Jonny Flynn, Earl Washington, Eric Devendorf, Gerry McNamara are all names synonymous with playing in the back-court for the Syracuse Orange. However, New York State’s All-Time leading scorer and four star freshman recruit Joe Girard III has a chance to become the greatest guard in program history.
With Syracuse losing their leading scorer in Tyus Battle declaring for the NBA draft, there remains a lot of points left to be filled for head coach Jim Boeheim’s squad. Leave that up to Girard III.
Girard averaged 39.0 PPG in five years at Glens Falls high school in upstate New York. His senior season, Girard III averaged 48.6 PPG.
Seeing him first hand several times, he has all the skills that come with being an elite level scorer. As a ball handler, he can split double teams and penetrate and finish with contact among the trees while also getting absurd elevation on his perimeter jump shot.
In his five years playing at Glens Falls he recorded scoring averages of 21.7 (as an eighth grader), 33.9, 36.4, 50.0, and then his before mentioned 48.6.
Off ball, he is even more dangerous, finding holes in the defense and running off-screens to catch and shoot in one fluid motion.
Syracuse could use his help from the perimeter as they finished ranked 233rd in three-point percentage.
One good shooter like Girard won’t skyrocket their ranking in terms of perimeter shooting up from last season, but it will at least make teams respect the range that Girard is capable of. Not to mention, he is a player that when double or even triple teamed he does not panic and makes the right basketball play.
His clutch gene is also a key factor, as he had to display it in the State championship with Boeheim in attendance.
— NYSPHSAA (@NYSPHSAA) March 16, 2019
Starting as a freshman?
Girard comes into Syracuse with a great opportunity to play right off the bat. He has some competition in camp already trying to beat out some of his teammates. Those teammates include returning players sophomore Jalen Carry and junior Howard Washington.
Carry got minutes to begin the season last year and recorded a career-high 26 points in an 83-76 loss to UCONN, but then fell out of favor in the Syracuse line-up and by season’s-end was pulling mop-up duty.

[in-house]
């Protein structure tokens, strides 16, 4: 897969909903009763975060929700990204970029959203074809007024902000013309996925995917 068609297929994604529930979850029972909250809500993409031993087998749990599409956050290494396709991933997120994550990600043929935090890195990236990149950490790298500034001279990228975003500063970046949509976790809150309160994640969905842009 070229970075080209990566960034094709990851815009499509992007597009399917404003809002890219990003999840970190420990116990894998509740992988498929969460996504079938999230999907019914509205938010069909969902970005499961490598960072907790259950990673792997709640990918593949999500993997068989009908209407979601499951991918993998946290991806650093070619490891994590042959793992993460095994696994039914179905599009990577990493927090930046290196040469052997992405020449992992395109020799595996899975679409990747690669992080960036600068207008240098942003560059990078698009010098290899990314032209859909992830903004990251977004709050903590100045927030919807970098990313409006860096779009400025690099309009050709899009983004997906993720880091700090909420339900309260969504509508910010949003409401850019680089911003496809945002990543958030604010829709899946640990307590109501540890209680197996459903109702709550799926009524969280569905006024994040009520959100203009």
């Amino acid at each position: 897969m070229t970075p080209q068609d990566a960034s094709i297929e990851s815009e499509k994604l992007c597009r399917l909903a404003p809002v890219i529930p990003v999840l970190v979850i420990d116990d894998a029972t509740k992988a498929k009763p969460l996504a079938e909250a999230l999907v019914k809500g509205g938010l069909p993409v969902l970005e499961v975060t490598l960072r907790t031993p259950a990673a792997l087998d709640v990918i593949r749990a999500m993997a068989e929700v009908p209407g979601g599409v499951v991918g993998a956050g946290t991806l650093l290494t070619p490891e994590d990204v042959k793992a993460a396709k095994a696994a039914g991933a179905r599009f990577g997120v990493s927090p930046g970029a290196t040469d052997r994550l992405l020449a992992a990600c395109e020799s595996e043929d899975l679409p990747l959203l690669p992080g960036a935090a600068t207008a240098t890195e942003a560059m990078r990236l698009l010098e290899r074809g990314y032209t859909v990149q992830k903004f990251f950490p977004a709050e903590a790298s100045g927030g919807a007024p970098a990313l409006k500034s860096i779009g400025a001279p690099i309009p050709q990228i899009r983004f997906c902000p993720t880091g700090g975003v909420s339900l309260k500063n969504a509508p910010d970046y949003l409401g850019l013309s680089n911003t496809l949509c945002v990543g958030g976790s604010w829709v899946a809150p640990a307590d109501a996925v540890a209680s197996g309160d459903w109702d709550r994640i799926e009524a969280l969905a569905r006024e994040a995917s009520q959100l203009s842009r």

Howard is coming back for his third season. In his freshman season, Howard struggled to get onto the floor for meaningful minutes, only getting to play over 10 minutes in four of the 18 contests he suited up for. The season was quickly ended when he tore his ACL in practice which carried over into his sophomore season where he played in only three games.
Girard is joined in the freshman class by ESPN top 100 recruit Brycen Goodine (ranked at 75th). Both are set to be the future back-court for the Orange.
If Girard can impress in the summer workout program, training camp, and the four-game Italy tour for Boeheim, then there is good reason to believe that he can start at the beginning of the year. Even if he’s not a starter for their season opener versus the defending national champions Virginia on November 6th, you can bet that he’ll end up being the starter come ACC tournament time.
It suits both Syracuse and Girard to play him immediately as shown in Glens Falls. Being called up in eighth grade and then averaging over 20 a game, Girard was able to adjust his game, adapt, and get better with each season. By the time he was a senior, he was a bonafide division one talent earning one accolade after another.
He will have to show his commitment on the defensive end of the floor and learn how to play the famed 2-3 zone the way Boeheim wants. As long as the defensive effort is there, then Girard should see significant playing time as a freshman.
What makes Girard different from other Syracuse guards?
As many upstate New Yorkers know, Girard attended the same high school as the ex-BYU sensation and 10th overall pick in the 2011 draft, Jimmer Fredette. Girard and Fredette worked out together prior to Girard’s senior season at SUNY Adirondack campus and in the workout I’m sure that several nuggets about how to leave an impact in college were discussed.
You could say that a lot of Girard’s game mirrors that of Fredette in terms of range, pulling up from absurd ranges with full confidence that it is going in. More often than not, those shots fall.
As long as Girard can use what was told to him by Fredette and be in the ear of Boeheim, who has coached college legends like Carmelo Anthony, Derrick Coleman, Sherman Douglas, and Pearl Washington, then he has a great chance to become the greatest Syracuse guard of all time.